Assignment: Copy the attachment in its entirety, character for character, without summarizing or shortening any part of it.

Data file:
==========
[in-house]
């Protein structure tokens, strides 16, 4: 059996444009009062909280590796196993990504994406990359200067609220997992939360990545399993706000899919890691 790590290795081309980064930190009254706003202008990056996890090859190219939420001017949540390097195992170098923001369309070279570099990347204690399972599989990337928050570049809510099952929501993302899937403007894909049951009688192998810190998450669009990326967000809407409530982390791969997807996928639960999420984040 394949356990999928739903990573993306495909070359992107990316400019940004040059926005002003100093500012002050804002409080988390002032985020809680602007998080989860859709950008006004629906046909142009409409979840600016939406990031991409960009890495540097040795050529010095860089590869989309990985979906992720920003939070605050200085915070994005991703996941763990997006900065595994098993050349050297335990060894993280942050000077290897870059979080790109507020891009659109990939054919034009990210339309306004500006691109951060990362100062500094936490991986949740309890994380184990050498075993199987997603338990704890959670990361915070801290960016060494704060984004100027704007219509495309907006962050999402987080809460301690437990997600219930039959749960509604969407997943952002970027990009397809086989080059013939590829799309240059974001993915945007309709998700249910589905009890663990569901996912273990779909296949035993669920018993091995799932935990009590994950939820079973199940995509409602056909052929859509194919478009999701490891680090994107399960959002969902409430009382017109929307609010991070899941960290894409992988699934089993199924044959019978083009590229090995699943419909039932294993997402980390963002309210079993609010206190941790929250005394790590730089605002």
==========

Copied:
[in-house]
């Protein structure tokens, strides 16, 4: 059996444009009062909280590796196993990504994406990359200067609220997992939360990545399993706000899919890691 790590290795081309980064930190009254706003202008990056996890090859190219939420001017949540390097195992170098923001369309070279570099990347204690399972599989990337928050570049809510099952929501993302899937403007894909049951009688192998810190998450669009990326967000809407409530982390791969997807996928639960999420984040 394949356990999928739903990573993306495909070359992107990316400019940004040059926005002003100093500012002050804002409080988390002032985020809680602007998080989860859709950008006004629906046909142009409409979840600016939406990031991409960009890495540097040795050529010095860089590869989309990985979906992720920003939070605050200085915070994005991703996941763990997006900065595994098993050349050297335990060894993280942050000077290897870059979080790109507020891009659109990939054919034009990210339309306004500006691109951060990362100062500094936490991986949740309890994380184990050498075993199987997603338990704890959670990361915070801290960016060494704060984004100027704007219509495309907006962050999402987080809460301690437990997600219930039959749960509604969407997943952002970027990009397809086989080059013939590829799309240059974001993915945007309709998700249910589905009890663990569901996912273990779909296949035993669920018993091995799932935990009590994950939820079973199940995509409602056909052929859509194919478009999701490891680090994107399960959002969902409430009382017109929307609010991070899941960290894409992988699934089993199924044959019978083009590229090995699943419909039932294993997402980390963002309210079993609010206190941790929250005394790590730089605002």